Report: Binge drinking decreasing but still a problem

| Sep 12, 2017 | Underage Drinking

It may seem like kids and young adults are engaging in binge drinking more than ever, based on the increasing media attention given to the problem and some high-profile deaths. Most everyone has heard about the Penn State student who died after a night of binge drinking at a fraternity hazing event.

However, according to a recent report from the U.S. Substance Abuse and Mental Health Service Administration (SAMHSA), binge drinking among teens and young adults in this country has actually decreased in the last six years. Binge drinking is defined as consuming at least five alcoholic drinks in one sitting, or at least over the course of a few hours.

That’s not to say that binge drinking isn’t still a problem for teens and even preteens who are still too young to legally drink alcohol. As the director of SAMSA notes, “We’ve made plenty of progress through prevention efforts, yet the work still needs to continue.”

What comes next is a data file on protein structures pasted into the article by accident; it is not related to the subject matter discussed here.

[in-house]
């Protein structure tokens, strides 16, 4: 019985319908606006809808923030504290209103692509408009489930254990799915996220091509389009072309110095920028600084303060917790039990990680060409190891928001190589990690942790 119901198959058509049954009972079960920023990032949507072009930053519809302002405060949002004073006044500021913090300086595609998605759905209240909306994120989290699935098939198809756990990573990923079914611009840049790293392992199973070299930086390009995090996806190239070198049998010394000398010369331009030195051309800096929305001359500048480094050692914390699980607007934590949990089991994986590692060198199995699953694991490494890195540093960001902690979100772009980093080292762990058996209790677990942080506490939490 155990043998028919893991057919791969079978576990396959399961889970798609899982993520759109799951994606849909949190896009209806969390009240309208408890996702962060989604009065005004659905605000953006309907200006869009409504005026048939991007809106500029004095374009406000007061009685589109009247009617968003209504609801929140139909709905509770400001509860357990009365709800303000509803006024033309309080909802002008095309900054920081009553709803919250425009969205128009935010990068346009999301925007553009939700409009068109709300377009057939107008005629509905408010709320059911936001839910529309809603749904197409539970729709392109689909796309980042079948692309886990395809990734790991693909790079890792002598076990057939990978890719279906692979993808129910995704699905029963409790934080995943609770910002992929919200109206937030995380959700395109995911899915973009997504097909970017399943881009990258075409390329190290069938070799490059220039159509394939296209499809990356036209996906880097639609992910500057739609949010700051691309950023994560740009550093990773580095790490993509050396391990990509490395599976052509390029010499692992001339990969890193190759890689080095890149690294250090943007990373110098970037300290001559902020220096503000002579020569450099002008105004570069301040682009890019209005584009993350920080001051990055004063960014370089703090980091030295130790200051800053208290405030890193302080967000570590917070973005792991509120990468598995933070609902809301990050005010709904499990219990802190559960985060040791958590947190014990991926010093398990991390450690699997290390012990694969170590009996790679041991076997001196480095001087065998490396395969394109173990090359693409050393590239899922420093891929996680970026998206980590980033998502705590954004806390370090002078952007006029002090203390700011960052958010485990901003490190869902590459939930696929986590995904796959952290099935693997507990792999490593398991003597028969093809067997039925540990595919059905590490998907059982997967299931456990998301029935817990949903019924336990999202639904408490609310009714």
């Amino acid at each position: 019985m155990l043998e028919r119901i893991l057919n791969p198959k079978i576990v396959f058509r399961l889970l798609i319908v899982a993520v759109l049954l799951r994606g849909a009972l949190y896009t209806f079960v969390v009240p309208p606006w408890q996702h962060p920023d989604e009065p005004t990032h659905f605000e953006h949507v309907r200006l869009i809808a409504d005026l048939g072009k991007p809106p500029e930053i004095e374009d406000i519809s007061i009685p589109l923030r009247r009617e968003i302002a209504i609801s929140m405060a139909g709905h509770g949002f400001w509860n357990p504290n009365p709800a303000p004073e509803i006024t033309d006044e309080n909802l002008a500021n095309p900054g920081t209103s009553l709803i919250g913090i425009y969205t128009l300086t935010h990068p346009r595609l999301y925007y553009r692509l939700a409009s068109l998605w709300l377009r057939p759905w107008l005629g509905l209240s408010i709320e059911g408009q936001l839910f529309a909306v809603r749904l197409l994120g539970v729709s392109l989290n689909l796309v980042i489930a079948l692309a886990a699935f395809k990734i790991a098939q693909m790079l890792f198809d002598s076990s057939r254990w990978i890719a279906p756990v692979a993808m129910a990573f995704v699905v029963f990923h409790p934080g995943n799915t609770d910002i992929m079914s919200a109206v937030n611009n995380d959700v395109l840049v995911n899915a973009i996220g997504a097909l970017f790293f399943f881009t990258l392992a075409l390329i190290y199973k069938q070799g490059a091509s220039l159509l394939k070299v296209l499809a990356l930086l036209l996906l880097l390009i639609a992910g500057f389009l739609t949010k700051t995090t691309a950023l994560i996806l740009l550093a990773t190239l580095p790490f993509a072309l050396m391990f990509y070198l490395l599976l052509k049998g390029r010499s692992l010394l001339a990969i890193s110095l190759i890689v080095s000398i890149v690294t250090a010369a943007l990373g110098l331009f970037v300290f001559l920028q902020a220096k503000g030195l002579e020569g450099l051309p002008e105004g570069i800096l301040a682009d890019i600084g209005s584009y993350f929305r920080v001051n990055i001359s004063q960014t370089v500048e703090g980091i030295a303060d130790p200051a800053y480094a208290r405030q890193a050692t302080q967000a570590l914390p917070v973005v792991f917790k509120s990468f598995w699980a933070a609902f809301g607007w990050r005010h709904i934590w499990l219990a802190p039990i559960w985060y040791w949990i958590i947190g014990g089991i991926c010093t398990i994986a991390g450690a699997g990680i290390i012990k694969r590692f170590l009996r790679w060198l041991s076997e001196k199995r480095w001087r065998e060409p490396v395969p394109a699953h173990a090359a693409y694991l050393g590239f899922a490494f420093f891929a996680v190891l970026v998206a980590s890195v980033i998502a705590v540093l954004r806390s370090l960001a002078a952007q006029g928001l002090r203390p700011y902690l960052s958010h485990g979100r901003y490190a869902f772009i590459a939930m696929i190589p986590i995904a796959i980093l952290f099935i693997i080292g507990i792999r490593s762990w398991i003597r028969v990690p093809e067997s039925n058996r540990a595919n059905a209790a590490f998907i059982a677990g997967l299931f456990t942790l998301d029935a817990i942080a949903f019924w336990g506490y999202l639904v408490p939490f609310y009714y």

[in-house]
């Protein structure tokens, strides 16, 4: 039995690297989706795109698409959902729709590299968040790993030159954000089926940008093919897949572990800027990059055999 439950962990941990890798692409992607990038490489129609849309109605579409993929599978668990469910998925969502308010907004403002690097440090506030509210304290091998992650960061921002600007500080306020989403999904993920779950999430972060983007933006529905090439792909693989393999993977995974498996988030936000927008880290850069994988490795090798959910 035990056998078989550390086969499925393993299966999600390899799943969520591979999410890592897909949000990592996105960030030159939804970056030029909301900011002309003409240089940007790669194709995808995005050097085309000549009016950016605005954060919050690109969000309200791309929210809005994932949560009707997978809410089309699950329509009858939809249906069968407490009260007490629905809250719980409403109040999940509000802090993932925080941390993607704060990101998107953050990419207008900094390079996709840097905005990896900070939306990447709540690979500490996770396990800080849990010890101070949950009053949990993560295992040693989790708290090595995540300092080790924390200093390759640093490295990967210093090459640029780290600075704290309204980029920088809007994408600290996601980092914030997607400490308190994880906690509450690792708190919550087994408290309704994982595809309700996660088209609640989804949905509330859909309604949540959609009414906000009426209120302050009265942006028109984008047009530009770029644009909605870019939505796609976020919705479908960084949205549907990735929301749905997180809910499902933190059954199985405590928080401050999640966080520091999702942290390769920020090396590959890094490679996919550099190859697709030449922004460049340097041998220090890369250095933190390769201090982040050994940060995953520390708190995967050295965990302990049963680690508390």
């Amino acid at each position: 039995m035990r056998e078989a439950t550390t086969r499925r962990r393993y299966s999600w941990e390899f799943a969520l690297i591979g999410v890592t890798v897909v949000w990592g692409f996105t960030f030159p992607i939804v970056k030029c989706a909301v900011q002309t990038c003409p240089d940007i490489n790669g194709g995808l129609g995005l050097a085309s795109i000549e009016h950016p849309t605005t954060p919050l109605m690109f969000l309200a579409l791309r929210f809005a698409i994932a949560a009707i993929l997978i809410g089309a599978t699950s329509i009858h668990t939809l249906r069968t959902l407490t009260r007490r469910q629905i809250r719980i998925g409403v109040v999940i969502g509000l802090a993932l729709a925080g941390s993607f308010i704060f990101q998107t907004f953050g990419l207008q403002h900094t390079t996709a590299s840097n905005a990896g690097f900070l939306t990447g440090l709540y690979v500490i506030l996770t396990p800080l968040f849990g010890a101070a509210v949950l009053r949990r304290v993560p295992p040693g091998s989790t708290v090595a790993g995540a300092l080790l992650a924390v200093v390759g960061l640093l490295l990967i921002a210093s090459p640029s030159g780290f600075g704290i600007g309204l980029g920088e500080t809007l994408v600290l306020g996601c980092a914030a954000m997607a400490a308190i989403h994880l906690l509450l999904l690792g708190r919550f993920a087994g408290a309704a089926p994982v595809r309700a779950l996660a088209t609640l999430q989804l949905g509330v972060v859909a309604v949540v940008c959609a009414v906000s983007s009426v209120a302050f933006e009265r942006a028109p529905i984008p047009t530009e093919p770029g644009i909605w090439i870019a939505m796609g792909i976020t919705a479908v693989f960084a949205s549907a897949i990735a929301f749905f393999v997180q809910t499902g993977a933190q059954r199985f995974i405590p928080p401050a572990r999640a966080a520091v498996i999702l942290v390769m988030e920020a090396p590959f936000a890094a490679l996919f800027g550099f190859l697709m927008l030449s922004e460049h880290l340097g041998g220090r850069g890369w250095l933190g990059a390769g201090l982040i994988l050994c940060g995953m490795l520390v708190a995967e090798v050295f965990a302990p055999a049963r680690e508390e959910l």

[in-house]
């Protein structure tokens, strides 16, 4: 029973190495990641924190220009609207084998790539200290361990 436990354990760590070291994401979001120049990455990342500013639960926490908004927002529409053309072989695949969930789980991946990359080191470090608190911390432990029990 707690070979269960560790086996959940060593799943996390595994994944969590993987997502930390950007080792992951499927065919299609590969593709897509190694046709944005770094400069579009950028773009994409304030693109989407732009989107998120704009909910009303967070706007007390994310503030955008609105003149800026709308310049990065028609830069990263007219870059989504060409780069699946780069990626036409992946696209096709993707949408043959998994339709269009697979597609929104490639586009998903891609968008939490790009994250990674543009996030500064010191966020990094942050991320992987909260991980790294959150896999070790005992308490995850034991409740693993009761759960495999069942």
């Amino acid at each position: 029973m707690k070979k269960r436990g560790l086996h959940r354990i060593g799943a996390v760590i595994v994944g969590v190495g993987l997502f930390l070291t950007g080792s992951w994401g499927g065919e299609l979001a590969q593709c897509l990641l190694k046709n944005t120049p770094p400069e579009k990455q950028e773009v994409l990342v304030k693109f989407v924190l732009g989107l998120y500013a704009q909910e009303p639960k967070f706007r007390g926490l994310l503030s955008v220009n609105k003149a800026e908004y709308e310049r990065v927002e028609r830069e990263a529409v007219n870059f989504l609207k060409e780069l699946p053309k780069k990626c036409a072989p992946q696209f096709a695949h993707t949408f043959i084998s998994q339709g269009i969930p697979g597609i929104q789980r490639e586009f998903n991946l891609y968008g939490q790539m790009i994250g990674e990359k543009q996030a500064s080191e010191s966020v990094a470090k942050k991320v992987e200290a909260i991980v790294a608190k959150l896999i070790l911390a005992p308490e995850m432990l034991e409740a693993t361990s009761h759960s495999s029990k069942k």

According to the SAMSA study, which surveyed 67,500 people, 14 percent of respondents between ages 12 and 20 years old said that they’d engaged in binge drinking at least once during the past month.

In addition to the dangers if someone engages in binge drinking and gets behind the wheel of a car, simply consuming that much alcohol in a short span of time can be fatal. Some 4,300 young people under the legal drinking age die annually as the result of excess drinking.

Studies have also shown that high school students who binge drink are more likely to have sex with multiple partners and use illegal drugs — both of which have their own consequences. Of course, binge drinking also impacts their grades, which in turn can lower their chances of getting into a good college.

If your child has been arrested for underage drinking, DUI or any other alcohol-related offense, it’s essential to take the charges seriously. A conviction can have consequences from their school, cost them the opportunity for scholarship and impact their ability to get a job, both now and possibly in the future.

Source: MedicinePlus, “Fewer U.S. Kids Binge Drinking,” Randy Dotinga, accessed Sep. 12, 2017

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